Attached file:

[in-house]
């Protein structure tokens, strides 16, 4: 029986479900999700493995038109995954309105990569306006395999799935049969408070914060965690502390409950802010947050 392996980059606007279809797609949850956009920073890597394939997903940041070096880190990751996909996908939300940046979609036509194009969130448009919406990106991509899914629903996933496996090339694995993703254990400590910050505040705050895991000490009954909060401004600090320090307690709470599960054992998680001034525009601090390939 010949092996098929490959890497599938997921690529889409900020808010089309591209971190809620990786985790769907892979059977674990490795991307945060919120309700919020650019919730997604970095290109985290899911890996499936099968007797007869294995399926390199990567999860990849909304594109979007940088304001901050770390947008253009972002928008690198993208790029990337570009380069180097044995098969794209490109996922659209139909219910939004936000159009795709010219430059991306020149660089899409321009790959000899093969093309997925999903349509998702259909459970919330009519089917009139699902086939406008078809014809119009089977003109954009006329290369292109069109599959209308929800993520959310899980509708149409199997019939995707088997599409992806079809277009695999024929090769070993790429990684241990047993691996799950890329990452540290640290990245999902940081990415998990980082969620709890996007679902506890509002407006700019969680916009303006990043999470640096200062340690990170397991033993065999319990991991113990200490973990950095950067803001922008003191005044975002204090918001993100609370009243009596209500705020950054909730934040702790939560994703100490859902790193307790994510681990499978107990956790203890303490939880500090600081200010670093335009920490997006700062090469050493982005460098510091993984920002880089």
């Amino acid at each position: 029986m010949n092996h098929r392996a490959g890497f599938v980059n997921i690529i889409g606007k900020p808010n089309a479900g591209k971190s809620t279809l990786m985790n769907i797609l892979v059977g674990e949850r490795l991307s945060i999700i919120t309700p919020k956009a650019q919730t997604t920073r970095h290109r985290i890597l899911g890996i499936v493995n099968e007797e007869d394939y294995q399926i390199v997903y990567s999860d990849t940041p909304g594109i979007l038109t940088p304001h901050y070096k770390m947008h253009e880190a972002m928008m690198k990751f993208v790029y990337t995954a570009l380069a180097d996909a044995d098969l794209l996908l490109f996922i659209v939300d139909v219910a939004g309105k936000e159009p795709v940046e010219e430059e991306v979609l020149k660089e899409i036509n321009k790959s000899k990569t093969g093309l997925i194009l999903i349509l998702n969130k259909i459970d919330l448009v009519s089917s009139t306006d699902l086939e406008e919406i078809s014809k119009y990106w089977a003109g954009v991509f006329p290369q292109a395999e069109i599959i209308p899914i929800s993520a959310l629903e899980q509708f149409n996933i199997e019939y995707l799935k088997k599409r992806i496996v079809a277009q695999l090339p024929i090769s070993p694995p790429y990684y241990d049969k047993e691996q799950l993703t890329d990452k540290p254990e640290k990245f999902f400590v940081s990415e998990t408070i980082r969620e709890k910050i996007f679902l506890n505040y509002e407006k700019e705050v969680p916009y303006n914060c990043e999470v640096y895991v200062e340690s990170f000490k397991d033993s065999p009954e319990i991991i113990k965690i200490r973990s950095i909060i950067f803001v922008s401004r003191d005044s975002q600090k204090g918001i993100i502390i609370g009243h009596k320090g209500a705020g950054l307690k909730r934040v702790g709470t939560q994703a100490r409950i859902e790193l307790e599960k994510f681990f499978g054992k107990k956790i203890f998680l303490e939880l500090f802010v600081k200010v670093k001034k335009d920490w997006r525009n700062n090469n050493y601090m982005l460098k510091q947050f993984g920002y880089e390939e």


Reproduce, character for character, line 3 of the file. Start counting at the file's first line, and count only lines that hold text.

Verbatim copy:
């Amino acid at each position: 029986m010949n092996h098929r392996a490959g890497f599938v980059n997921i690529i889409g606007k900020p808010n089309a479900g591209k971190s809620t279809l990786m985790n769907i797609l892979v059977g674990e949850r490795l991307s945060i999700i919120t309700p919020k956009a650019q919730t997604t920073r970095h290109r985290i890597l899911g890996i499936v493995n099968e007797e007869d394939y294995q399926i390199v997903y990567s999860d990849t940041p909304g594109i979007l038109t940088p304001h901050y070096k770390m947008h253009e880190a972002m928008m690198k990751f993208v790029y990337t995954a570009l380069a180097d996909a044995d098969l794209l996908l490109f996922i659209v939300d139909v219910a939004g309105k936000e159009p795709v940046e010219e430059e991306v979609l020149k660089e899409i036509n321009k790959s000899k990569t093969g093309l997925i194009l999903i349509l998702n969130k259909i459970d919330l448009v009519s089917s009139t306006d699902l086939e406008e919406i078809s014809k119009y990106w089977a003109g954009v991509f006329p290369q292109a395999e069109i599959i209308p899914i929800s993520a959310l629903e899980q509708f149409n996933i199997e019939y995707l799935k088997k599409r992806i496996v079809a277009q695999l090339p024929i090769s070993p694995p790429y990684y241990d049969k047993e691996q799950l993703t890329d990452k540290p254990e640290k990245f999902f400590v940081s990415e998990t408070i980082r969620e709890k910050i996007f679902l506890n505040y509002e407006k700019e705050v969680p916009y303006n914060c990043e999470v640096y895991v200062e340690s990170f000490k397991d033993s065999p009954e319990i991991i113990k965690i200490r973990s950095i909060i950067f803001v922008s401004r003191d005044s975002q600090k204090g918001i993100i502390i609370g009243h009596k320090g209500a705020g950054l307690k909730r934040v702790g709470t939560q994703a100490r409950i859902e790193l307790e599960k994510f681990f499978g054992k107990k956790i203890f998680l303490e939880l500090f802010v600081k200010v670093k001034k335009d920490w997006r525009n700062n090469n050493y601090m982005l460098k510091q947050f993984g920002y880089e390939e």